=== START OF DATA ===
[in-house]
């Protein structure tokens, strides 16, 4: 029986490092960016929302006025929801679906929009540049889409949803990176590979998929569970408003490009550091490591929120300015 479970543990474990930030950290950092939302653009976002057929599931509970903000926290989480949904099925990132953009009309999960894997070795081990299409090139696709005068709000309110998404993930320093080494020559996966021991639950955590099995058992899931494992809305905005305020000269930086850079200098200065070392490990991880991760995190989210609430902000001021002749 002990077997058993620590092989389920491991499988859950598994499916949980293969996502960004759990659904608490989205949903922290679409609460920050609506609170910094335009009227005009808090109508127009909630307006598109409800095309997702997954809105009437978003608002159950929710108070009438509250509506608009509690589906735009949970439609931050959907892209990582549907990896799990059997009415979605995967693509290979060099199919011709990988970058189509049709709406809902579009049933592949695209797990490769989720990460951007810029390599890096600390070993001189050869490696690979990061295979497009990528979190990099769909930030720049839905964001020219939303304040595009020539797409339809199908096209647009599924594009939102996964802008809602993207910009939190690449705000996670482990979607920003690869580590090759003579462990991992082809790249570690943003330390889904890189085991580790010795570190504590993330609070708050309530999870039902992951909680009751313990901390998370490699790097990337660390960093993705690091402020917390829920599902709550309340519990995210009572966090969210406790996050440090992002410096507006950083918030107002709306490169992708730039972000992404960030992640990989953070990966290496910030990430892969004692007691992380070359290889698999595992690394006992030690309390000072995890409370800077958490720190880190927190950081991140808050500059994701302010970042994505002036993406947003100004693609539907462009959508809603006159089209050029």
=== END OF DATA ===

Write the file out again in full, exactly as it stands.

[in-house]
């Protein structure tokens, strides 16, 4: 029986490092960016929302006025929801679906929009540049889409949803990176590979998929569970408003490009550091490591929120300015 479970543990474990930030950290950092939302653009976002057929599931509970903000926290989480949904099925990132953009009309999960894997070795081990299409090139696709005068709000309110998404993930320093080494020559996966021991639950955590099995058992899931494992809305905005305020000269930086850079200098200065070392490990991880991760995190989210609430902000001021002749 002990077997058993620590092989389920491991499988859950598994499916949980293969996502960004759990659904608490989205949903922290679409609460920050609506609170910094335009009227005009808090109508127009909630307006598109409800095309997702997954809105009437978003608002159950929710108070009438509250509506608009509690589906735009949970439609931050959907892209990582549907990896799990059997009415979605995967693509290979060099199919011709990988970058189509049709709406809902579009049933592949695209797990490769989720990460951007810029390599890096600390070993001189050869490696690979990061295979497009990528979190990099769909930030720049839905964001020219939303304040595009020539797409339809199908096209647009599924594009939102996964802008809602993207910009939190690449705000996670482990979607920003690869580590090759003579462990991992082809790249570690943003330390889904890189085991580790010795570190504590993330609070708050309530999870039902992951909680009751313990901390998370490699790097990337660390960093993705690091402020917390829920599902709550309340519990995210009572966090969210406790996050440090992002410096507006950083918030107002709306490169992708730039972000992404960030992640990989953070990966290496910030990430892969004692007691992380070359290889698999595992690394006992030690309390000072995890409370800077958490720190880190927190950081991140808050500059994701302010970042994505002036993406947003100004693609539907462009959508809603006159089209050029």